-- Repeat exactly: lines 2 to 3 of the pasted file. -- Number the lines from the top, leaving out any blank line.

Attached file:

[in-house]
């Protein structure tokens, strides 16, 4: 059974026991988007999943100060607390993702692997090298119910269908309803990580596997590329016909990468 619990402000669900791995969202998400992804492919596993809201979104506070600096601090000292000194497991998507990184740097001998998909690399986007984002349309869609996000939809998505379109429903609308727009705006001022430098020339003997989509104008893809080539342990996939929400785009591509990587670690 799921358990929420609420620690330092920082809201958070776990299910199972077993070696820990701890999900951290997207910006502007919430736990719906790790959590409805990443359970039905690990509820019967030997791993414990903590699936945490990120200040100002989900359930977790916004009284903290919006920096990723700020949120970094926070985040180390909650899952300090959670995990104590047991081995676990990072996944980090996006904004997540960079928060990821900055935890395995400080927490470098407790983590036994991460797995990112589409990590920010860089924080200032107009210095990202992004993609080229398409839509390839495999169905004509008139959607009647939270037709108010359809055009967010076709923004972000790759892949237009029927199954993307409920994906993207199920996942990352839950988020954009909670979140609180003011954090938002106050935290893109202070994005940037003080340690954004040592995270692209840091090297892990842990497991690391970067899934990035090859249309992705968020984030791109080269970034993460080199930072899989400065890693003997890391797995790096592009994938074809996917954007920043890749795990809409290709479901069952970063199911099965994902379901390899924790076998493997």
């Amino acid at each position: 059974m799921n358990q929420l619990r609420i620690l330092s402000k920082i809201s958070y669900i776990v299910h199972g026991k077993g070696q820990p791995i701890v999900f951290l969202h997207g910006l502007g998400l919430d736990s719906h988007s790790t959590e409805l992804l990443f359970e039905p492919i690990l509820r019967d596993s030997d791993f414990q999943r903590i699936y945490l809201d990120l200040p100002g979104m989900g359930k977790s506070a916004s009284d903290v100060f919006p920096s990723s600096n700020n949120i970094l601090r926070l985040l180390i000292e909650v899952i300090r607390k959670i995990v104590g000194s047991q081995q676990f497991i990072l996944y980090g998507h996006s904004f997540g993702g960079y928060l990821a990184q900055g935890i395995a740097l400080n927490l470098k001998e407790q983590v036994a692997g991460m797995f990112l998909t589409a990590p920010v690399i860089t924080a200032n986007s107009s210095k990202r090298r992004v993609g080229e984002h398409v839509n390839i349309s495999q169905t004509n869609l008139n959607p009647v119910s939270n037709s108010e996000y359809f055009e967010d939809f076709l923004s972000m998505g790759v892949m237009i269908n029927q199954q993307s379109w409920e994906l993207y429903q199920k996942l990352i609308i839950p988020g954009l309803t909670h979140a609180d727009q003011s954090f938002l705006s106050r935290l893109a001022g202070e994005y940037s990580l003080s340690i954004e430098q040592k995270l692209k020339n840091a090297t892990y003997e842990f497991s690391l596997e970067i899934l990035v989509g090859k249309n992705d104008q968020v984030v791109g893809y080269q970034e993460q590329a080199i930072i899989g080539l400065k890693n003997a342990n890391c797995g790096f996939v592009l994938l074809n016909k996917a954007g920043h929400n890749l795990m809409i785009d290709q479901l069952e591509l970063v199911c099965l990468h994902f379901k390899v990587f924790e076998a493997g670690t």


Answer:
């Protein structure tokens, strides 16, 4: 059974026991988007999943100060607390993702692997090298119910269908309803990580596997590329016909990468 619990402000669900791995969202998400992804492919596993809201979104506070600096601090000292000194497991998507990184740097001998998909690399986007984002349309869609996000939809998505379109429903609308727009705006001022430098020339003997989509104008893809080539342990996939929400785009591509990587670690 799921358990929420609420620690330092920082809201958070776990299910199972077993070696820990701890999900951290997207910006502007919430736990719906790790959590409805990443359970039905690990509820019967030997791993414990903590699936945490990120200040100002989900359930977790916004009284903290919006920096990723700020949120970094926070985040180390909650899952300090959670995990104590047991081995676990990072996944980090996006904004997540960079928060990821900055935890395995400080927490470098407790983590036994991460797995990112589409990590920010860089924080200032107009210095990202992004993609080229398409839509390839495999169905004509008139959607009647939270037709108010359809055009967010076709923004972000790759892949237009029927199954993307409920994906993207199920996942990352839950988020954009909670979140609180003011954090938002106050935290893109202070994005940037003080340690954004040592995270692209840091090297892990842990497991690391970067899934990035090859249309992705968020984030791109080269970034993460080199930072899989400065890693003997890391797995790096592009994938074809996917954007920043890749795990809409290709479901069952970063199911099965994902379901390899924790076998493997």
């Amino acid at each position: 059974m799921n358990q929420l619990r609420i620690l330092s402000k920082i809201s958070y669900i776990v299910h199972g026991k077993g070696q820990p791995i701890v999900f951290l969202h997207g910006l502007g998400l919430d736990s719906h988007s790790t959590e409805l992804l990443f359970e039905p492919i690990l509820r019967d596993s030997d791993f414990q999943r903590i699936y945490l809201d990120l200040p100002g979104m989900g359930k977790s506070a916004s009284d903290v100060f919006p920096s990723s600096n700020n949120i970094l601090r926070l985040l180390i000292e909650v899952i300090r607390k959670i995990v104590g000194s047991q081995q676990f497991i990072l996944y980090g998507h996006s904004f997540g993702g960079y928060l990821a990184q900055g935890i395995a740097l400080n927490l470098k001998e407790q983590v036994a692997g991460m797995f990112l998909t589409a990590p920010v690399i860089t924080a200032n986007s107009s210095k990202r090298r992004v993609g080229e984002h398409v839509n390839i349309s495999q169905t004509n869609l008139n959607p009647v119910s939270n037709s108010e996000y359809f055009e967010d939809f076709l923004s972000m998505g790759v892949m237009i269908n029927q199954q993307s379109w409920e994906l993207y429903q199920k996942l990352i609308i839950p988020g954009l309803t909670h979140a609180d727009q003011s954090f938002l705006s106050r935290l893109a001022g202070e994005y940037s990580l003080s340690i954004e430098q040592k995270l692209k020339n840091a090297t892990y003997e842990f497991s690391l596997e970067i899934l990035v989509g090859k249309n992705d104008q968020v984030v791109g893809y080269q970034e993460q590329a080199i930072i899989g080539l400065k890693n003997a342990n890391c797995g790096f996939v592009l994938l074809n016909k996917a954007g920043h929400n890749l795990m809409i785009d290709q479901l069952e591509l970063v199911c099965l990468h994902f379901k390899v990587f924790e076998a493997g670690t």